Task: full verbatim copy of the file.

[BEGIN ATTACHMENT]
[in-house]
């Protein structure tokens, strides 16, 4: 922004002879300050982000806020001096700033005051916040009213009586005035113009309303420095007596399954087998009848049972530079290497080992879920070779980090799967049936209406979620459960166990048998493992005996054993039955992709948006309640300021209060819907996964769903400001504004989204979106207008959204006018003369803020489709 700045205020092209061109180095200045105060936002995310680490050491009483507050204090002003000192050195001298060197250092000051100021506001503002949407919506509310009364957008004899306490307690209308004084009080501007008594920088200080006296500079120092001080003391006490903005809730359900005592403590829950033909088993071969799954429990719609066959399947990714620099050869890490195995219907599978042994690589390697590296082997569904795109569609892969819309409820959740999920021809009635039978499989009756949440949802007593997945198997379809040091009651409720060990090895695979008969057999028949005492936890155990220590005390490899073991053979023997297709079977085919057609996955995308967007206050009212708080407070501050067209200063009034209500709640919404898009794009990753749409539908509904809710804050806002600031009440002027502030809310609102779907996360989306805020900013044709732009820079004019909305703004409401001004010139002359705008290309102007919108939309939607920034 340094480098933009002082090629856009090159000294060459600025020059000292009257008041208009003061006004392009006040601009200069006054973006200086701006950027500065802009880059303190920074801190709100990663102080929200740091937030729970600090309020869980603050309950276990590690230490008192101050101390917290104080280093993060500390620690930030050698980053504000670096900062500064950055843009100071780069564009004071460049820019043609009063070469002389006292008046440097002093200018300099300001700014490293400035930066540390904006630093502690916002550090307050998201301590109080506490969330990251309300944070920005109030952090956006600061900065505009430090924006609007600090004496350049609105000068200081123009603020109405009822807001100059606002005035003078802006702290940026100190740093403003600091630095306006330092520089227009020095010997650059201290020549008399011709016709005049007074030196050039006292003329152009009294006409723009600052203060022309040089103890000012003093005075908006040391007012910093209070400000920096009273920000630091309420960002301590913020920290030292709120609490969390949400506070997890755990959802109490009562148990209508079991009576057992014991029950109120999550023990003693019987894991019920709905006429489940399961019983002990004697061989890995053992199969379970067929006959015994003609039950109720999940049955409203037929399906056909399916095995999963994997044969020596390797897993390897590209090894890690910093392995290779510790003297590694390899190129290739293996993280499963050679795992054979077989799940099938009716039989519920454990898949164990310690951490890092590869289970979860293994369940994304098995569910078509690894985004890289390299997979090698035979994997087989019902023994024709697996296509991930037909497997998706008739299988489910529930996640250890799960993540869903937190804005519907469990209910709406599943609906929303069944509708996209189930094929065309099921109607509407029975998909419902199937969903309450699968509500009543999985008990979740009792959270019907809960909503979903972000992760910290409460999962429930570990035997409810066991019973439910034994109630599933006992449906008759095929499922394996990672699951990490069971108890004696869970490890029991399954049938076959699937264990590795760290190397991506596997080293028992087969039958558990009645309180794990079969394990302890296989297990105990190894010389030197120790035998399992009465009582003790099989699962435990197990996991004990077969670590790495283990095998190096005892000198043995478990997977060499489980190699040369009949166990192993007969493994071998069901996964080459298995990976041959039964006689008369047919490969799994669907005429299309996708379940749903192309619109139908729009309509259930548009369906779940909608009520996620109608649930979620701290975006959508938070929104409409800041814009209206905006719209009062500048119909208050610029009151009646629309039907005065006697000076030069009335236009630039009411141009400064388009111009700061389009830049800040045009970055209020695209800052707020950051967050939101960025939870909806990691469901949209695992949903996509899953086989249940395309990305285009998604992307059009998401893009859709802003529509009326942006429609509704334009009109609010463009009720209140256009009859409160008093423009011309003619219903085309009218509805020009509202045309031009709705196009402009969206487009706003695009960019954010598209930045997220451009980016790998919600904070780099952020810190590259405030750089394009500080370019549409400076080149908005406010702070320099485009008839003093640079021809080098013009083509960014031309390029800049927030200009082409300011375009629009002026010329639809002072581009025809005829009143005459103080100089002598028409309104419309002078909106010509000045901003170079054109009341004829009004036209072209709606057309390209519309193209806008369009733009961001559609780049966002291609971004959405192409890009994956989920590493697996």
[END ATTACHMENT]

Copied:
[in-house]
């Protein structure tokens, strides 16, 4: 922004002879300050982000806020001096700033005051916040009213009586005035113009309303420095007596399954087998009848049972530079290497080992879920070779980090799967049936209406979620459960166990048998493992005996054993039955992709948006309640300021209060819907996964769903400001504004989204979106207008959204006018003369803020489709 700045205020092209061109180095200045105060936002995310680490050491009483507050204090002003000192050195001298060197250092000051100021506001503002949407919506509310009364957008004899306490307690209308004084009080501007008594920088200080006296500079120092001080003391006490903005809730359900005592403590829950033909088993071969799954429990719609066959399947990714620099050869890490195995219907599978042994690589390697590296082997569904795109569609892969819309409820959740999920021809009635039978499989009756949440949802007593997945198997379809040091009651409720060990090895695979008969057999028949005492936890155990220590005390490899073991053979023997297709079977085919057609996955995308967007206050009212708080407070501050067209200063009034209500709640919404898009794009990753749409539908509904809710804050806002600031009440002027502030809310609102779907996360989306805020900013044709732009820079004019909305703004409401001004010139002359705008290309102007919108939309939607920034 340094480098933009002082090629856009090159000294060459600025020059000292009257008041208009003061006004392009006040601009200069006054973006200086701006950027500065802009880059303190920074801190709100990663102080929200740091937030729970600090309020869980603050309950276990590690230490008192101050101390917290104080280093993060500390620690930030050698980053504000670096900062500064950055843009100071780069564009004071460049820019043609009063070469002389006292008046440097002093200018300099300001700014490293400035930066540390904006630093502690916002550090307050998201301590109080506490969330990251309300944070920005109030952090956006600061900065505009430090924006609007600090004496350049609105000068200081123009603020109405009822807001100059606002005035003078802006702290940026100190740093403003600091630095306006330092520089227009020095010997650059201290020549008399011709016709005049007074030196050039006292003329152009009294006409723009600052203060022309040089103890000012003093005075908006040391007012910093209070400000920096009273920000630091309420960002301590913020920290030292709120609490969390949400506070997890755990959802109490009562148990209508079991009576057992014991029950109120999550023990003693019987894991019920709905006429489940399961019983002990004697061989890995053992199969379970067929006959015994003609039950109720999940049955409203037929399906056909399916095995999963994997044969020596390797897993390897590209090894890690910093392995290779510790003297590694390899190129290739293996993280499963050679795992054979077989799940099938009716039989519920454990898949164990310690951490890092590869289970979860293994369940994304098995569910078509690894985004890289390299997979090698035979994997087989019902023994024709697996296509991930037909497997998706008739299988489910529930996640250890799960993540869903937190804005519907469990209910709406599943609906929303069944509708996209189930094929065309099921109607509407029975998909419902199937969903309450699968509500009543999985008990979740009792959270019907809960909503979903972000992760910290409460999962429930570990035997409810066991019973439910034994109630599933006992449906008759095929499922394996990672699951990490069971108890004696869970490890029991399954049938076959699937264990590795760290190397991506596997080293028992087969039958558990009645309180794990079969394990302890296989297990105990190894010389030197120790035998399992009465009582003790099989699962435990197990996991004990077969670590790495283990095998190096005892000198043995478990997977060499489980190699040369009949166990192993007969493994071998069901996964080459298995990976041959039964006689008369047919490969799994669907005429299309996708379940749903192309619109139908729009309509259930548009369906779940909608009520996620109608649930979620701290975006959508938070929104409409800041814009209206905006719209009062500048119909208050610029009151009646629309039907005065006697000076030069009335236009630039009411141009400064388009111009700061389009830049800040045009970055209020695209800052707020950051967050939101960025939870909806990691469901949209695992949903996509899953086989249940395309990305285009998604992307059009998401893009859709802003529509009326942006429609509704334009009109609010463009009720209140256009009859409160008093423009011309003619219903085309009218509805020009509202045309031009709705196009402009969206487009706003695009960019954010598209930045997220451009980016790998919600904070780099952020810190590259405030750089394009500080370019549409400076080149908005406010702070320099485009008839003093640079021809080098013009083509960014031309390029800049927030200009082409300011375009629009002026010329639809002072581009025809005829009143005459103080100089002598028409309104419309002078909106010509000045901003170079054109009341004829009004036209072209709606057309390209519309193209806008369009733009961001559609780049966002291609971004959405192409890009994956989920590493697996």